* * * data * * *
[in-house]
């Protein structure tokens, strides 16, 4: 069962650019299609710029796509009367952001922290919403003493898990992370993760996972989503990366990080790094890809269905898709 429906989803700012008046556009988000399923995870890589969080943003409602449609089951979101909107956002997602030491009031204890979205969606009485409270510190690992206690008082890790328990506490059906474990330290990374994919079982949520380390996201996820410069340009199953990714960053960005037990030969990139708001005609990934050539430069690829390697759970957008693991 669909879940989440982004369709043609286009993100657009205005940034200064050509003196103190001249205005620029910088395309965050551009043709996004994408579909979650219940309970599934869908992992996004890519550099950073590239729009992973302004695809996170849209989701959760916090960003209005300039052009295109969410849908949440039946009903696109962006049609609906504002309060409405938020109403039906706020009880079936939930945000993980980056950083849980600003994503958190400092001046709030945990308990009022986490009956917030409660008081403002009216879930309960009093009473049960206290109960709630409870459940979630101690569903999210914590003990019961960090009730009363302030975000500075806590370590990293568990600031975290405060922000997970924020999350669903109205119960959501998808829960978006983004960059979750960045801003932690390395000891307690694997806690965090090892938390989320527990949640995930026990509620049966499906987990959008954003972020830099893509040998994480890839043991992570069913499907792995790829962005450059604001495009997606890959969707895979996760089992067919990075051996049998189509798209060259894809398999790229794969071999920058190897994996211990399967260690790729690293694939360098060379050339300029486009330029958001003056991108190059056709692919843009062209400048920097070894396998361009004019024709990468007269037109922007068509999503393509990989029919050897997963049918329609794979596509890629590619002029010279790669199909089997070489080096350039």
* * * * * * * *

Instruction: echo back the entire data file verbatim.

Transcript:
[in-house]
């Protein structure tokens, strides 16, 4: 069962650019299609710029796509009367952001922290919403003493898990992370993760996972989503990366990080790094890809269905898709 429906989803700012008046556009988000399923995870890589969080943003409602449609089951979101909107956002997602030491009031204890979205969606009485409270510190690992206690008082890790328990506490059906474990330290990374994919079982949520380390996201996820410069340009199953990714960053960005037990030969990139708001005609990934050539430069690829390697759970957008693991 669909879940989440982004369709043609286009993100657009205005940034200064050509003196103190001249205005620029910088395309965050551009043709996004994408579909979650219940309970599934869908992992996004890519550099950073590239729009992973302004695809996170849209989701959760916090960003209005300039052009295109969410849908949440039946009903696109962006049609609906504002309060409405938020109403039906706020009880079936939930945000993980980056950083849980600003994503958190400092001046709030945990308990009022986490009956917030409660008081403002009216879930309960009093009473049960206290109960709630409870459940979630101690569903999210914590003990019961960090009730009363302030975000500075806590370590990293568990600031975290405060922000997970924020999350669903109205119960959501998808829960978006983004960059979750960045801003932690390395000891307690694997806690965090090892938390989320527990949640995930026990509620049966499906987990959008954003972020830099893509040998994480890839043991992570069913499907792995790829962005450059604001495009997606890959969707895979996760089992067919990075051996049998189509798209060259894809398999790229794969071999920058190897994996211990399967260690790729690293694939360098060379050339300029486009330029958001003056991108190059056709692919843009062209400048920097070894396998361009004019024709990468007269037109922007068509999503393509990989029919050897997963049918329609794979596509890629590619002029010279790669199909089997070489080096350039």